It is said that Delhi has almost 1400 historical monuments.. scattered remnants of layers of history, some refer it as a city of 7 cities, some 11 cities, some even more. So, even one is to explore one monument every single day, it will take almost 4 years to cover them.
Narratives on Delhi’s historical monuments are aplenty: from amateur writers penning down their experiences, to experts and archaeologists deliberating on historic structures. Similarly, such books in the English language have started appearing from as early as the late 18th century by the British that were the earliest translation of Persian texts. Period wise, we have books on all of Delhi’s seven cities (some say the city has 15 or more such cities buried in its bosom) between their covers, some focus on one of the cities, some are coffee-table books, some attempt to create easy-to-follow guide-books for the monuments, etc.
While going through the vast collection of these valuable works, I found the need to tell the city’s forgotten stories, and weave them around the lesser-known monuments and structures lying scattered around the city. After all, Delhi is not a mere necropolis, as may be perceived by the un-initiated.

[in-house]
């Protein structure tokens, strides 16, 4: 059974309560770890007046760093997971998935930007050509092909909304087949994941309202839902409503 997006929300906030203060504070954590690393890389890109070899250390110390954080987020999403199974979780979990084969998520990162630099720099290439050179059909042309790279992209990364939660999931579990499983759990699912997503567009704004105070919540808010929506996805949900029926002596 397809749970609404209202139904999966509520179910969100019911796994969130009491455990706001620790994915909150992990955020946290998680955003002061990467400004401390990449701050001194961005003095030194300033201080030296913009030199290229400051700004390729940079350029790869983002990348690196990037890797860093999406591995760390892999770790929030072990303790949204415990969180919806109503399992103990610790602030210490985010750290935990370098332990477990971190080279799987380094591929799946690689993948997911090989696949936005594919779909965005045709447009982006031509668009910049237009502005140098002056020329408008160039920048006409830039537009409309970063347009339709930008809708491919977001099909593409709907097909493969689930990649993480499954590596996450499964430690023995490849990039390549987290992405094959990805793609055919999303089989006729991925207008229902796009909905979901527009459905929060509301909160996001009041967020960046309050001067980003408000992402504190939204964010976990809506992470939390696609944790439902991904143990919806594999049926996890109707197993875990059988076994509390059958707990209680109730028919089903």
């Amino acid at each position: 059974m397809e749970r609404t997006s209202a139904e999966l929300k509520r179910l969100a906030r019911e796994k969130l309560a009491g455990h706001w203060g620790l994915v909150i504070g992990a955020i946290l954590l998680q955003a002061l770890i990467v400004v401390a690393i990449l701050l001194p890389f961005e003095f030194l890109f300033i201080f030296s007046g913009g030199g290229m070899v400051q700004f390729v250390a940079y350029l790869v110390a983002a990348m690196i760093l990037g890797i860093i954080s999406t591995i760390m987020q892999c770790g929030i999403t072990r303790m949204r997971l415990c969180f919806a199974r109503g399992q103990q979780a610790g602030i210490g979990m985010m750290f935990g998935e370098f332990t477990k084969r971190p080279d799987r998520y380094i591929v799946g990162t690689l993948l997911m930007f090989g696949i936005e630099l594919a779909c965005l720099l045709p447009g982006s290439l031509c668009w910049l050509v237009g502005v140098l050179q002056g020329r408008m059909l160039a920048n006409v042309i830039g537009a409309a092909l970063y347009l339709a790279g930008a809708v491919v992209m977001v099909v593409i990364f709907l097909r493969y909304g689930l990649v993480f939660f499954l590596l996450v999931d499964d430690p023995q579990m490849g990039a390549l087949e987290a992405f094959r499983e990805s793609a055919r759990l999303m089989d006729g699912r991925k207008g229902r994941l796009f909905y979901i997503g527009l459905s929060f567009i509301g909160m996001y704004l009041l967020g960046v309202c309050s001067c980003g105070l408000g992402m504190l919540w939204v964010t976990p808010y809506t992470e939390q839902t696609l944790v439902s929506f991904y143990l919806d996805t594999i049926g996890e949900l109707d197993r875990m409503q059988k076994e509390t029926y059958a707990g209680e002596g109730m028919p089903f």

Each of these broken and dilapidated monuments speak of untold stories, and without that context, they can hardly make a connection, however beautifully their architectural style and building plan is explained.
My blog is, therefore, to combine actual on-site inspection of these sites, with interesting and insightful anecdotes of the historical personalities involved, and prepare essays with photographs and words that will attempt to offer a fresh angle to look at the city’s history. I have taken references from a wide variety of literature available – both online, and paper-format books.
It is not an attempt to be a guide or to simplify the city’s heritage: it is for people who want to lose themselves again and again in the narrow passages of history.
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